Martial arts training includes activities that can improve flexibility, cardiovascular health and hand-body coordination. Injuries in martial arts training are common, but can be avoided by breathing, stretching and wearing the right equipment.
The Difference Between Martial Arts Philosophy
Martial arts are systems of offensive and defensive combat moves that include proper punching, kicking, blocking, and other combat skills. Although this art form was developed for self-defense, this craft is only about throwing punches or performing high kicks. Martial arts are seen as an expression of bravery, chivalry and self-sacrifice. It is a philosophy that emphasizes that people should live in peace and harmony. The philosophy of martial arts emphasizes the essence of self-control, respect for others and the positive perspective to strive for the best in life. Martial arts are part of an Eastern tradition that focuses on strengthening the mind, body and spirit. His teachings emphasize that a true martial artist must be physically, mentally, and emotionally strong enough to avoid fighting.
A study by George Washington University in the United States concluded that the rate of injury in martial arts training is lower than that of other contact sports such as rugby, American football, basketball, and hockey. Most martial arts related injuries are aching limbs and lower back pain, which are usually mild to moderate injuries.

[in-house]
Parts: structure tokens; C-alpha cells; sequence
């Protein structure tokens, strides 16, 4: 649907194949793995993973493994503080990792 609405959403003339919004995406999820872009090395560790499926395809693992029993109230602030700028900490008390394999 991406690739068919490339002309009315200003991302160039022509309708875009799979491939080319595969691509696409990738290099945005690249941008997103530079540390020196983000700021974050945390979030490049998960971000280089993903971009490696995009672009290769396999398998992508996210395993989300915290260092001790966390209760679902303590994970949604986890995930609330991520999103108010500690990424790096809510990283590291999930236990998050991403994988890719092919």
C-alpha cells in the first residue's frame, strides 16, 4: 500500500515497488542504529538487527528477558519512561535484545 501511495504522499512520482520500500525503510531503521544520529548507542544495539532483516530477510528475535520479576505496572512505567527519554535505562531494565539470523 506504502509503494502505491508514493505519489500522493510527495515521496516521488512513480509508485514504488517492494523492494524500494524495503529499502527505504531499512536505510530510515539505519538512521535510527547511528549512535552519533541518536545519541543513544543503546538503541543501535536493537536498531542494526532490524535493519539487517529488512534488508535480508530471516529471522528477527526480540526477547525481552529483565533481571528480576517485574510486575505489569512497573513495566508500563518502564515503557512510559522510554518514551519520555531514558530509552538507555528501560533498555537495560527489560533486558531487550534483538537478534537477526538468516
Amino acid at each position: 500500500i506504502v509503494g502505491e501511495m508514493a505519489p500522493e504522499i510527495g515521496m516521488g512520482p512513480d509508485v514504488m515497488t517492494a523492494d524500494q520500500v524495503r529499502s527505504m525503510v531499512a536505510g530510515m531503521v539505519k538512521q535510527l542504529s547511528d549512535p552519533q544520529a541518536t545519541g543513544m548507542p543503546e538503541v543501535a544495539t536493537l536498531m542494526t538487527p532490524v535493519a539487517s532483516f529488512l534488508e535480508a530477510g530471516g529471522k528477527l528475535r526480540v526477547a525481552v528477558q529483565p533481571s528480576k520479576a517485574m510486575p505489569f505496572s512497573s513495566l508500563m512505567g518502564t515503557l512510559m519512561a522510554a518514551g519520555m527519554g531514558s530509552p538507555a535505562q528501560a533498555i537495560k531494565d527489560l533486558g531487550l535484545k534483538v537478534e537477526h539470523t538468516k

Common injuries in martial arts can be:
· Skin damage and bruises.
· Sprains – Many sprains occur in the ankles, elbows, and other areas of the joints. Many ankle sprains develop due to improper weight distribution when kicking.
· Strains – injury to the muscle or tendon. Some muscles can tear from quick stops that occur when powerful contact is made with an opponent or object.
· Knee injuries – caused by the knee-shaped posture typical of most martial arts and the use of powerful kicks, which can injure the joint if they are not done correctly.
· Head injuries – Head injuries can occur during training or competition due to heavy blows from kicks and blows in the head area. Wearing high quality helmets and face masks is recommended among martial artists
Dislocations and fractures – especially of the hand, fingers, feet and toes.
· Overuse injuries – any part of the body can be injured by sheer repetition of the movement.
Martial arts training involves strenuous movements that can put a lot of strain on muscles and joints. Regular stretching helps to maintain or increase flexibility and reduce the risk of injury. In addition to stretching, martial arts training should include exercises to improve general conditioning and muscle training before extensive martial arts training. By strengthening muscles, joints and coordination, athletes will be able to make martial arts training safer and less injury-free. Breathing techniques are also important in the context of martial arts. Exhale during contagion and inhale while the muscles are at rest can help prevent injury.
Properly warming up, breathing extensively, and wearing the necessary equipment can help combat athletes and athletes avoid injuries that can hinder the progress of their training and level of competition.